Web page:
As they report in the international open-access medical journal PLoS Medicine, they have engineered mice to continuously produce Abeta in their brains. The production can be switched off by giving the mice the antibiotic tetracycline in their drinking water. This switch-off at a certain point is similar to what would happen to human patients who would receive enzyme inhibitors once diagnosed with AD. Without tetracycline, the brains of the mice at six months of age are loaded with amyloid plaques. When the researchers switched the system off after some initial plaques had formed, they found two things: the existing plaques didn't grow or spread to other areas of the brain, but they did not go away either.
As always, results from animal models cannot simply be extrapolated to human disease. However, this study suggests that treatment with drugs that lower production of Abeta can prevent progression of AD but not reverse the disease. While overall encouraging, the results emphasize the importance of early treatment with drugs that inhibit Abeta production.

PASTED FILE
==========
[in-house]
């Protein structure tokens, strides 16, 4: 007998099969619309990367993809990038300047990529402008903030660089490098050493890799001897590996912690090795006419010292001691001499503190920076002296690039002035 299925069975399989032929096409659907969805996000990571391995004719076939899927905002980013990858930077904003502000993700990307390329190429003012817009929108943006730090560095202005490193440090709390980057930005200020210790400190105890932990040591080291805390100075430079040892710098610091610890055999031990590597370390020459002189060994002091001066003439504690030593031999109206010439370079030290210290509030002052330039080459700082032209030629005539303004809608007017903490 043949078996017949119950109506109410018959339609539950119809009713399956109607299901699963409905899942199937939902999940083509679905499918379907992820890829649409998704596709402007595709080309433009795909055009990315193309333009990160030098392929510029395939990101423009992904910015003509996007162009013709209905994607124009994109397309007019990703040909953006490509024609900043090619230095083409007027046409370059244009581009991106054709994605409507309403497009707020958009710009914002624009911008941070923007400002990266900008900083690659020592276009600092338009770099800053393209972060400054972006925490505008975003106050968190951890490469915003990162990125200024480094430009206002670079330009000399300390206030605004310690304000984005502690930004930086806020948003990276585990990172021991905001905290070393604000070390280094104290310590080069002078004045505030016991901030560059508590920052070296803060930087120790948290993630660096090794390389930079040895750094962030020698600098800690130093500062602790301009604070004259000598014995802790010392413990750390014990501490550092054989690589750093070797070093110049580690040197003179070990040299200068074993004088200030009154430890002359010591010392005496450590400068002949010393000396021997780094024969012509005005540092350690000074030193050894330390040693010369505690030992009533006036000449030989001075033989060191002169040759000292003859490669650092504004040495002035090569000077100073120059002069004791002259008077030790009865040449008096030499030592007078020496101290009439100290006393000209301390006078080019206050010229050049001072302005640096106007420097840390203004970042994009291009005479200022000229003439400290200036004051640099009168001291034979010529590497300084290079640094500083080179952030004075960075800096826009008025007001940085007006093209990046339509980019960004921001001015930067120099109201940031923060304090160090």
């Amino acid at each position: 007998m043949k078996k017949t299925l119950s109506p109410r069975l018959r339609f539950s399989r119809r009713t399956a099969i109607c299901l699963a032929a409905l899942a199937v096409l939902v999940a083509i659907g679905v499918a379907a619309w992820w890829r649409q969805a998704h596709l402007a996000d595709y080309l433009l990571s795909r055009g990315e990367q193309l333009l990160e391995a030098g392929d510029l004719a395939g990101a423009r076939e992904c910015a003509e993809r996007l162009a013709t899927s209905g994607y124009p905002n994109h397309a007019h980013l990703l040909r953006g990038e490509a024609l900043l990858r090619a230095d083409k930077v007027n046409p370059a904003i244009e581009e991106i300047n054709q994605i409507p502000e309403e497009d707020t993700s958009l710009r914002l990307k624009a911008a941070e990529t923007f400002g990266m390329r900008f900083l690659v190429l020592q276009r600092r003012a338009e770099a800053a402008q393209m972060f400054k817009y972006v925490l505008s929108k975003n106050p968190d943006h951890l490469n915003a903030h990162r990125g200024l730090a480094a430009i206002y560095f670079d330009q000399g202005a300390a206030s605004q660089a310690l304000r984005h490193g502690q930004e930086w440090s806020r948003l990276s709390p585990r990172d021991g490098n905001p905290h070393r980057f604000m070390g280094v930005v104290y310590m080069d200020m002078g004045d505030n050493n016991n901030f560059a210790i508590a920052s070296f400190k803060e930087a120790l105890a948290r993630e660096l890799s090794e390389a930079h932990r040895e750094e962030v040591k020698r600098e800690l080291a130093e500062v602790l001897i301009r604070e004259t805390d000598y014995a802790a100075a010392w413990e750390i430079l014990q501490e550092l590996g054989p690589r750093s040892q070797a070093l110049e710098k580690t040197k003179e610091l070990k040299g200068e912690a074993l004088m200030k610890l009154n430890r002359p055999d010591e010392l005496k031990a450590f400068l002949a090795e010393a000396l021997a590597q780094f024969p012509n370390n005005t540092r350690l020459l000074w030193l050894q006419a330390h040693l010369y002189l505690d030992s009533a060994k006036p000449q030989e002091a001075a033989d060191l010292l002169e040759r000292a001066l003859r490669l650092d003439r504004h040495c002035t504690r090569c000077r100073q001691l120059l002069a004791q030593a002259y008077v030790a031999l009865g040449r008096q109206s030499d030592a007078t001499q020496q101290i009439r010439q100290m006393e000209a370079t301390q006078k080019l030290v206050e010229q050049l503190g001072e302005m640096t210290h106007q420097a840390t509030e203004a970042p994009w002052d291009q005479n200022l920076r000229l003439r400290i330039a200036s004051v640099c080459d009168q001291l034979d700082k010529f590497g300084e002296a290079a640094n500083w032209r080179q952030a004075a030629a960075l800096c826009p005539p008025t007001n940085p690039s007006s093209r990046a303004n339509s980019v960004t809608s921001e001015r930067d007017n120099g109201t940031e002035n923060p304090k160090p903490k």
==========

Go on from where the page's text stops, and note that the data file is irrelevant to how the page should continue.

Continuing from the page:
Citation: Jankowsky JL, Slunt HH, Gonzales V, Savonenko AV, Wen JC, et al. (2005) Persistent amyloidosis following suppression of Ab production in a transgenic model of Alzheimer disease. PLoS Med 2(12): e355.
California Institute of Technology
Mail Code 156-29
1200 E. California Blvd.
Pasadena, CA USA 91125
Johns Hopkins University School of Medicine
558 Ross Research Building
1721 E. Madison Ave.
Baltimore, MD USA 21205
PLEASE MENTION THE OPEN-ACCESS JOURNAL PLoS MEDICINE (www.plosmedicine.org) AS THE SOURCE FOR THESE ARTICLES AND PROVIDE A LINK TO THE FREELY-AVAILABLE TEXT. THANK YOU.
All works published in PLoS Medicine are open access. Everything is immediately available without cost to anyone, anywhere--to read, download, redistribute, include in databases, and otherwise use--subject only to the condition that the original authorship is properly attributed. Copyright is retained by the authors. The Public Library of Science uses the Creative Commons Attribution License.